Olympic Park (Buffalo)

Olympic Park is the name shared by two former baseball grounds located in Buffalo, New York, USA.

Olympic Park (I)
LocationBuffalo, New York
Buffalo Bisons (NL) (1884-1885)
Buffalo Bisons (IL) (1886-1888)
Olympic Park (II)
LocationBuffalo, New York
Buffalo Bisons (IL) (1889-1923)
Buffalo All-Americans (NFL) (1920-1923)
Buffalo Prospects (NYPFL) (1919)
Buffalo Niagaras (BSPFL) (1918)
Buffalo All-Stars (NYPFL) (1915-1917)
University at Buffalo Bisons (1894–1919)


From 1878 through 1883, Buffalo's baseball teams had played at an initially unnamed ballpark at Fargo Avenue and Rhode Island Street. The club's owners named it "Riverside Park" in 1882, although it was actually over 1,000 feet from the Niagara River. The owner of the site, Alexander Culbert, decided to develop the property and the team left the site for Olympic Park (I).[1]

First Olympic Park

Olympic Park (I) was home to the Buffalo Bisons baseball club of the National League for two seasons, 1884 and 1885.[2] It was located on the block bounded by Richmond Avenue (west); Summer Street (south); and Norwood Avenue (east). After the National League dropped the Bisons franchise, professional baseball continued to be played there by the Buffalo Bisons of the International League, until the lease expired following the 1888 season. The last professional game in Olympic Park (I) was played on September 28, 1888 when the Buffalo Bisons played the Cuban Giants.[3]

The site of Olympic Park (I) is currently occupied by a residential neighborhood, including the Richmond-Summer Recreation Center.

Second Olympic Park

The Bisons found a new location at a block bounded by East Ferry Street (north, third base); Masten Avenue (east, left field); Woodlawn Avenue (south, right field); and Michigan Avenue (west, first base). This site would remain the primary location of Buffalo professional baseball through the 1960 season. In the late winter and early spring of 1889, the club's owner had the existing (wooden) stands disassembled at the old location, and moved section by section to the new location. The club decided to continue the name because of its familiarity to the public, so it became the new Olympic Park (II).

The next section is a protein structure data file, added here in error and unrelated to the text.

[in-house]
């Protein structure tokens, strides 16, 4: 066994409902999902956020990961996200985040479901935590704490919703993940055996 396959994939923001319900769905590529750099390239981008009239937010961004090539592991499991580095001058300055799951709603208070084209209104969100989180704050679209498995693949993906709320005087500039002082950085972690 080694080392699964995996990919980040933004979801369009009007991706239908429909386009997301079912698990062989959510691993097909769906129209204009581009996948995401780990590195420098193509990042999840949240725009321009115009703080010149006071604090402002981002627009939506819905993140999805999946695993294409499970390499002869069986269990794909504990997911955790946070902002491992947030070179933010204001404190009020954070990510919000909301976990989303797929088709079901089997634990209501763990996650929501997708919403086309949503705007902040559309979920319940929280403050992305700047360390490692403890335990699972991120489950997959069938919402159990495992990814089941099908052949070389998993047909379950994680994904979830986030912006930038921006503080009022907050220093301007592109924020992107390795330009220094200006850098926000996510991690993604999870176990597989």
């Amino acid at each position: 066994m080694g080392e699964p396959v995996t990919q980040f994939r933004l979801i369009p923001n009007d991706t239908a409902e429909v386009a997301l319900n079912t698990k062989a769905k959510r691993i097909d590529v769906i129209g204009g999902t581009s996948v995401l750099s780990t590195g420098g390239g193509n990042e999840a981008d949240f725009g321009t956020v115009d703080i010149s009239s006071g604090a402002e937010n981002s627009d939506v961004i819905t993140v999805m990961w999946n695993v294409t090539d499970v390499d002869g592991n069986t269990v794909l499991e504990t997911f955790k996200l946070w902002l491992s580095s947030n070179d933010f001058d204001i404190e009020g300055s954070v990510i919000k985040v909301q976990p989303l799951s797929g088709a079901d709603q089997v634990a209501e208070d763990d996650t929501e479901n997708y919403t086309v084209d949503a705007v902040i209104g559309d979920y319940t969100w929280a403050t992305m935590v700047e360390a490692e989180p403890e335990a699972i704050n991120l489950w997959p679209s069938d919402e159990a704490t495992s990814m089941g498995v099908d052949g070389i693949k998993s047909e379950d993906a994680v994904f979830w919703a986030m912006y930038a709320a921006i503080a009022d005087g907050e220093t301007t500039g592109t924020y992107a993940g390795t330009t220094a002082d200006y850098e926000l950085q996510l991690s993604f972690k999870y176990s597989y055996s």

The club held the grounds for the 1889 season, but in 1890 the Players' League version of the Bisons secured a lease on it. The minor league club had to find another location, and they played the season at grounds in the eastern part of the city, near Genesee Street and the Belt Line Railroad, which was primarily the home field of the amateur Buffalo Baseball League organization.

The Players' League folded after the 1890 season, enabling the minor league Bisons to move back to Olympic Park (II). This would be the Bisons' home stadium through the early part of the 1923 season. During the summer, they demolished the old wooden stands and began building a new set of stands in steel and concrete. It was originally named Bison Stadium, and in 1935 was renamed Offermann Stadium in memory of the club's owner.

In addition to baseball, Olympic Park (II) was also used for football, serving as the home of the Buffalo All-Americans of the National Football League, and several iterations of the New York Pro Football League Championship. The UB Bisons college football squad played its games at the stadium until 1919, after which they moved to Rotary Field on-campus.